A judge ruled Friday that claims by a former Guantanamo Bay inmate that he was tortured could not be fully believed because his testimony was inconsistent and may have been exaggerated to try to help him win a defamation lawsuit.
But Mamdouh Habib almost certainly was mistreated during his three years of detention without trial in four countries after being arrested in Pakistan in late 2001, during which he suffered extreme stress and trauma, the judge found.
The findings came in a judgment in Habib's case against Sydney's The Daily Telegraph newspaper in which he claimed that the paper defamed him by implying he lied about being tortured.
A jury in 2006 found in Habib's favor, but the paper's publisher, Rupert Murdoch's Nationwide News Pty. Ltd., sought to knock down the case by proving that there was some truth to its article.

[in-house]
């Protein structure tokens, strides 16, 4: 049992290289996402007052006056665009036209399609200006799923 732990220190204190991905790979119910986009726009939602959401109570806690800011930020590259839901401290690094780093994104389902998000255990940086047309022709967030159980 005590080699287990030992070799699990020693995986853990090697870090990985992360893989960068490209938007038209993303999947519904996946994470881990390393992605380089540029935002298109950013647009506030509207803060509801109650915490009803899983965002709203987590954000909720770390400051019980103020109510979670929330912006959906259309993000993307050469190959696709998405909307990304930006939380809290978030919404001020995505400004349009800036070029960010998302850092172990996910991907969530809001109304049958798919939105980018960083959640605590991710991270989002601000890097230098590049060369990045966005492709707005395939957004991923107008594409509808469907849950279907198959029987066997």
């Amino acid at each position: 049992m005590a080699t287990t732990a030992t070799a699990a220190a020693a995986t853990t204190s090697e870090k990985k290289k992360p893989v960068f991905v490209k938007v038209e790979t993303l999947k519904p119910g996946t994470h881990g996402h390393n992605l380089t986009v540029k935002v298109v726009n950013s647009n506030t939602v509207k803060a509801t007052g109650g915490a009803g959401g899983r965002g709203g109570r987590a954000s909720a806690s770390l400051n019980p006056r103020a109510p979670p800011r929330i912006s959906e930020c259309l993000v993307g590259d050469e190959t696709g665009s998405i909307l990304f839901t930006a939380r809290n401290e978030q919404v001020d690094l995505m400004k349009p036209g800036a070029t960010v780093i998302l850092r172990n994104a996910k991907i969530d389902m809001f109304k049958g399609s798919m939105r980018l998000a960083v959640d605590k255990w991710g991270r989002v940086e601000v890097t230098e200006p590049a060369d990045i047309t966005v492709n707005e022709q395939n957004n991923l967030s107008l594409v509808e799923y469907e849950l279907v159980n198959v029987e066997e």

On Friday, Justice Peter McClellan of the New South Wales state Supreme Court upheld News' case, and ruled Habib would get no payout. Habib vowed to appeal.
Habib, an Egyptian-born Muslim immigrant, was arrested in late 2001 in Pakistan, where he says he was held for 28 days and interrogated by Americans before he was transferred to Egypt, then six months later to the U.S. military base at Bagram, Afghanistan and then to Guantanamo Bay, Cuba.